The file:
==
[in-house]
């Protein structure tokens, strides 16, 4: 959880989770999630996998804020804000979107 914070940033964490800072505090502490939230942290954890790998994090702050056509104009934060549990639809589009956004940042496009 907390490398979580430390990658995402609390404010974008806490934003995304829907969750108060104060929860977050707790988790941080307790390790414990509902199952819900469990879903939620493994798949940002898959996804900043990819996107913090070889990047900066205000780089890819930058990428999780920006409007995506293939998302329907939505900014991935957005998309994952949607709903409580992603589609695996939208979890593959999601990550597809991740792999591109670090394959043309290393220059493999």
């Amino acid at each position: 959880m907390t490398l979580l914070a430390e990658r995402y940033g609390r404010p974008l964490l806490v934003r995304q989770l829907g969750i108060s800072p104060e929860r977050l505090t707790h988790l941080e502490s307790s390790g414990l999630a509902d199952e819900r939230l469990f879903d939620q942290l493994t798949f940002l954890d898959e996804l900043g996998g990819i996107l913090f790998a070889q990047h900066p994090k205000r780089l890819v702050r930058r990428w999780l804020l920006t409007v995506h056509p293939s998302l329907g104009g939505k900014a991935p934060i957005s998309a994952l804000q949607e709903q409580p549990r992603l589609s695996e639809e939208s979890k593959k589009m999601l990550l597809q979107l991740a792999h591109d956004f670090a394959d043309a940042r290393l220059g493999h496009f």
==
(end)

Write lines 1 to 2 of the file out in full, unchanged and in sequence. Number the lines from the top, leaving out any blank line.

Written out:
[in-house]
């Protein structure tokens, strides 16, 4: 959880989770999630996998804020804000979107 914070940033964490800072505090502490939230942290954890790998994090702050056509104009934060549990639809589009956004940042496009 907390490398979580430390990658995402609390404010974008806490934003995304829907969750108060104060929860977050707790988790941080307790390790414990509902199952819900469990879903939620493994798949940002898959996804900043990819996107913090070889990047900066205000780089890819930058990428999780920006409007995506293939998302329907939505900014991935957005998309994952949607709903409580992603589609695996939208979890593959999601990550597809991740792999591109670090394959043309290393220059493999």